Young William first saw the beauty of this place as a child. Much of the region’s popularity derives from the treatment of this landscape in Wordsworth’s poetry. Twenty years ago, two dear friends, my roommates at England’s University of Worcester, borrowed a car and took me here for a long weekend of camping and walking, which is what most people come here to do. My roommates had heard that all Americans want to visit the Lake District, like Buckingham Palace, but the truth is, I had never heard of it. Wordsworth was a walking poet, and he composed most of his work while walking the fells and vales of this most beautiful of landscapes. As a student, I was just barely acquainted with his poetry, but my amazement at the place made me explore his verse and come to enjoy it even more. In this landscape, and in the language William uses to evoke it, there exists an indescribable power to sooth and reassure, as if to say, within nature lies the capacity to survive.

Throughout the months of cancer treatment, I used Wordsworth and Grasmere as my crutch. At my times of deepest anxiety, when most would focus on their families for comfort, I could not bear to conjure them, the possibility of losing them as real as the possibility of survival. But I could recall the incredible sense of peace I felt in these hills, the completeness. Trying to avert long nights of anxious dreaming, I often pictured myself walking here, healed, restored. That college trip to Europe changed my life, and the brief time I spent walking these hills and pastures were more transformative for me than I ever could have known. For twenty years I dreamt of coming back here, bringing my family and gathering my roommates and their families for a week together in these hills. We had begun to make plans before the tumor was discovered. The reunion was postponed so I could receive treatment. Fate intervened, and on the other side of the battle for my life, this trip shined like a trophy. All I could do was follow.

Such pleasure now is mine, albeit forced,
Herein less happy than the Traveller,
To cast from time to time a painful look
Upon unwelcome things which unawares
Reveal themselves, not therefore is my heart
Depressed, nor does it fear what is to come;
But confident, enriched at every glance,
The more I see the more delight my mind
Receives, or by reflection can create:
Truth justifies herself, and as she dwells
With Hope, who would not follow where she leads?
–William Wordsworth, “Home at Grasmere,” 491-501.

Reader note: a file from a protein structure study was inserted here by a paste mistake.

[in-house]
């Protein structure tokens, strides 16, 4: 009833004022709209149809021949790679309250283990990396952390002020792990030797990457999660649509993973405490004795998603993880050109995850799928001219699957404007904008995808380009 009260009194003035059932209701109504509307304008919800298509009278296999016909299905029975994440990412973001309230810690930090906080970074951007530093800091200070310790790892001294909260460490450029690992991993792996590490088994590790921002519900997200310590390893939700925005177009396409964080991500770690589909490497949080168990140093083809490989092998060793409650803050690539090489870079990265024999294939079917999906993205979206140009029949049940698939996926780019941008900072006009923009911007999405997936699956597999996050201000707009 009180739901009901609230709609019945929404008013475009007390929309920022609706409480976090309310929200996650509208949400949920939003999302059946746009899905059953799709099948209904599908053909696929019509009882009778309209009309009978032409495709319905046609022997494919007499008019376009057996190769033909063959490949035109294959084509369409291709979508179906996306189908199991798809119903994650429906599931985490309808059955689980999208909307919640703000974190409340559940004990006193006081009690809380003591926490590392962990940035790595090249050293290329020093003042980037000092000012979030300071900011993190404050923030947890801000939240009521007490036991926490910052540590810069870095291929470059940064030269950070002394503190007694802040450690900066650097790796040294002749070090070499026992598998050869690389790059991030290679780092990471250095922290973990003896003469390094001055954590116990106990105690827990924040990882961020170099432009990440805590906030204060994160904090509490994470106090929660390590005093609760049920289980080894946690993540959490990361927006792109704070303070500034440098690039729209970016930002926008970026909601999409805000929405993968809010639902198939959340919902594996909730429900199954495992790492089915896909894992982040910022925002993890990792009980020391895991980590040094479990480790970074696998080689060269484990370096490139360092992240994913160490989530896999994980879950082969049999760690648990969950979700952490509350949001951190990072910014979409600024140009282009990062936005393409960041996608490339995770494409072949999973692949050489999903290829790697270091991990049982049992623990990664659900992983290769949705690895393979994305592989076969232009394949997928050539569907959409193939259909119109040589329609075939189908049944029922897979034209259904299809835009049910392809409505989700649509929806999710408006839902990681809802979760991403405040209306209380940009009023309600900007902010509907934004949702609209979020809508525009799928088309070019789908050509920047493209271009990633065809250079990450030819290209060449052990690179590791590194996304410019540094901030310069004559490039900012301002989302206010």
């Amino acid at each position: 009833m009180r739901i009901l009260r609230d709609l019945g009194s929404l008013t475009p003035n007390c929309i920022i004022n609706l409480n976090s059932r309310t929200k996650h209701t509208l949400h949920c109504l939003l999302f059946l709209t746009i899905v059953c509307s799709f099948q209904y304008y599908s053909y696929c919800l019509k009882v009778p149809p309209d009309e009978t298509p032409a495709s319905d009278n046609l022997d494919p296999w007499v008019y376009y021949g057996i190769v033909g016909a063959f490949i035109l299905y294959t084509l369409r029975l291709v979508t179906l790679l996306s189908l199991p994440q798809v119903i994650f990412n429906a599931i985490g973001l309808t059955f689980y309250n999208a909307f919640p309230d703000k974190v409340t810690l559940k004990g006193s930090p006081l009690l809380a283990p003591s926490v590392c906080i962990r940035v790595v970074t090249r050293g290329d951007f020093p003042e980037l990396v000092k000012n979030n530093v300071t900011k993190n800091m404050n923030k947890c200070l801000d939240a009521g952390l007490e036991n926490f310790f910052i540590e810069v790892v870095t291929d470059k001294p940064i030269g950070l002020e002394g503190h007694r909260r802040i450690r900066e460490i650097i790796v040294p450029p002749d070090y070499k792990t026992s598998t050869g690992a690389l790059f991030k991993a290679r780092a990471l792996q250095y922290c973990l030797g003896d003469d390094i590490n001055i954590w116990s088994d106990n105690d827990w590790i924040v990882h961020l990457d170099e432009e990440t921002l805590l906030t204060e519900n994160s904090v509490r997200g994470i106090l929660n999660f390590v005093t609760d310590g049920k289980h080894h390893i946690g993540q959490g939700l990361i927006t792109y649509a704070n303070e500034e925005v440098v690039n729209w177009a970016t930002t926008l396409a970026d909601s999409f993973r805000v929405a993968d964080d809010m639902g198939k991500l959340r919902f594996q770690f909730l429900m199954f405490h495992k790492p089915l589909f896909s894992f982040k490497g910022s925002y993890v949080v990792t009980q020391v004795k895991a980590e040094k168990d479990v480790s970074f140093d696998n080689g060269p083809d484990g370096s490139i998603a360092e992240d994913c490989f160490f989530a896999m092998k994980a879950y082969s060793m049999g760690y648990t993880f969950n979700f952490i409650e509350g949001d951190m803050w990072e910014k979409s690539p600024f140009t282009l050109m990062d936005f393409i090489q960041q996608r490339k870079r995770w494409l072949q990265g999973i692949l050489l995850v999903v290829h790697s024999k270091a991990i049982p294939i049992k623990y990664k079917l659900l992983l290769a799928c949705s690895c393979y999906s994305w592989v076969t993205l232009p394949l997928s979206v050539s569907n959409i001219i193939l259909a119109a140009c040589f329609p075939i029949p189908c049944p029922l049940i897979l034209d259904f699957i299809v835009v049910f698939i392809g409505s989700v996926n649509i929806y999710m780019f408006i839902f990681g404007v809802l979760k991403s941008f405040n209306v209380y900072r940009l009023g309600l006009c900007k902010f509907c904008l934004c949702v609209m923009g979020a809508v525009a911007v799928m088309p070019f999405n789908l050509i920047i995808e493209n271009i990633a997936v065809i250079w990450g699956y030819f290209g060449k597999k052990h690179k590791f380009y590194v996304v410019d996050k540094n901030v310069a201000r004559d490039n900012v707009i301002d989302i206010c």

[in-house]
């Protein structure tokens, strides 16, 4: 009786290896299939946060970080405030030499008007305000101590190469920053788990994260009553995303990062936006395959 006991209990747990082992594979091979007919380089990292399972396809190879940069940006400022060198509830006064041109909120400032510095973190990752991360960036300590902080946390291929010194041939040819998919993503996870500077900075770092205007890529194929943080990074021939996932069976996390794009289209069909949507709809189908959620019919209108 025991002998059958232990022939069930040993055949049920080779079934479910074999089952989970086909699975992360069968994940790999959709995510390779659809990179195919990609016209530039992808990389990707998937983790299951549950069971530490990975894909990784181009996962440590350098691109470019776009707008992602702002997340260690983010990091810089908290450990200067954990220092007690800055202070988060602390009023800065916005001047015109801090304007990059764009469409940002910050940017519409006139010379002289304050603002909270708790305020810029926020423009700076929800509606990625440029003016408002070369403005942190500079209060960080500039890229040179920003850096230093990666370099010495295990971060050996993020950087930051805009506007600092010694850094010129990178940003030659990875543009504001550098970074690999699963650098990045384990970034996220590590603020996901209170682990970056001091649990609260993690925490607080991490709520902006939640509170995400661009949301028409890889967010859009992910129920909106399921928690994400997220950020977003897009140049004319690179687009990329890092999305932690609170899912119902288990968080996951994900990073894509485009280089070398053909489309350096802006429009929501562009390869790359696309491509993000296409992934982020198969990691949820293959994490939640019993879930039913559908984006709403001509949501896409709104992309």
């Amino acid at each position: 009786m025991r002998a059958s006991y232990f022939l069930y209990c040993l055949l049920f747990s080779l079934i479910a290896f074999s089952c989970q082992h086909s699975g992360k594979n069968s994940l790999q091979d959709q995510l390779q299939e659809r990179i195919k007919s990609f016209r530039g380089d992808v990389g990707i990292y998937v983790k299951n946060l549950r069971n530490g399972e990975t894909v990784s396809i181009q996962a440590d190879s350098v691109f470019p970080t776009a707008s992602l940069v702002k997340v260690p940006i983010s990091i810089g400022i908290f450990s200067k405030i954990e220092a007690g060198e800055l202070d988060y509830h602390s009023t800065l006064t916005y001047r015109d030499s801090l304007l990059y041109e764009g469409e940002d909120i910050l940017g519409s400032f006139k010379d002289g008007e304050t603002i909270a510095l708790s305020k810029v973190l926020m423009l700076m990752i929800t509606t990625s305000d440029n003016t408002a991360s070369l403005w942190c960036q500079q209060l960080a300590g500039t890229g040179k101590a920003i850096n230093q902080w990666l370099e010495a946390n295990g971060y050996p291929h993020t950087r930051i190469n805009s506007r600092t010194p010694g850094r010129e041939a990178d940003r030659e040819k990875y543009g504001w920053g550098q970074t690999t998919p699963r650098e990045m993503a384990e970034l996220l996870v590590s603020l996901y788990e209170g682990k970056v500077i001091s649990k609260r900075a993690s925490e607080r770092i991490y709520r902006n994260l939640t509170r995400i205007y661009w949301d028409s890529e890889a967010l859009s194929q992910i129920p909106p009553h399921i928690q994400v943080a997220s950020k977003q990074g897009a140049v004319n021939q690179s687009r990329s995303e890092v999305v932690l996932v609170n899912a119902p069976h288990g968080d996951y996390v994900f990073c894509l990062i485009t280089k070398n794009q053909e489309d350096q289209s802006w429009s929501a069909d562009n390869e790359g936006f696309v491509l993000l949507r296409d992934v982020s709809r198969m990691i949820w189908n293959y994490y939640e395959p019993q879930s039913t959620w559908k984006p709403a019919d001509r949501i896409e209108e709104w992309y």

Now in the churchyard the sky threatens showers and we start the day late, delayed by trying to get six adults and nine children under fourteen dressed and fed, so that the day’s excursions could begin. My roommates and their families headed off in another direction, leaving us to take this one journey alone. Though we planned the walk for months, arriving at the parking lot and preparing to begin stirs my anxiety. What if it rains? What if we get halfway and I can’t make it any more? Surely the kids are not as interested in this as me. They are enjoying the trip, but I think they look upon this walk with their parents as a bit of an annoyance, like having to go to church. Still, they know this walk is important to me and are supportive even though they cannot understand the deeper significance of it all. I’m not sure I understand it myself. They were so strong and grown-up through my illness that I feel almost ungrateful for making them take this trek.

In another bit of irony, this walk is called the Coffin Path. The brochure tells us to begin at Dove Cottage, where Wordsworth moved at the age of 30 to live in relative obscurity with his sister Dorothy and to compose his life’s work, “The Prelude,” a long poem discussing the growth of a poet’s mind. The walking path is circular, beginning at Dove Cottage where it climbs to a level of 1800 feet at a moderate incline, running parallel to Grasmere Lake and Rydal Water until it reaches Wordsworth’s later home at Rydal Mount, some three miles away. We are then to descend to the water’s edge and begin a slow climb along the other side of the lakes, returning to Grasmere. Total distance: 5.4 miles. The tourist information center lists the difficulty as easy; suitable for children and the elderly, it says. Allow three hours.

When William moved into Dove Cottage in December 1799, his first book of poems had just been released to a mix of controversy and acclaim. For the next 50 years, he walked these hills and immortalized this landscape and its inhabitants. The Cottage was once a small inn for passing traders, and William and Dorothy lived here simply, if not comfortably. The home has all the charm of an old cottage: whitewashed walls, plated glass windows, small sparsely furnished rooms, and an unpretentious English garden planted with common domestic plants like London Pride, Orchisis, Celadine, Laurels, and Thyme. While living here, the Wordsworths entertained other poets of the period, most notably Samuel Taylor Coleridge, with whom Wordsworth would have a deep personal friendship spanning many years. The cottage, and the small group of buildings that surround it, have all been purchased by the Wordsworth Trust and are well maintained. There is a new museum as well, which holds many artifacts from the Wordsworths, as well as illustrations of Lakeland life in the early 19th century. The food in the nearby café is remarkably good; we eat heartily and watch the skies threaten more showers. My wife and kids seem to be waiting for me to decide when to leave. I’m having second thoughts again. My wife takes my hand. “You came this far,” she says. She’s right, of course, and strong.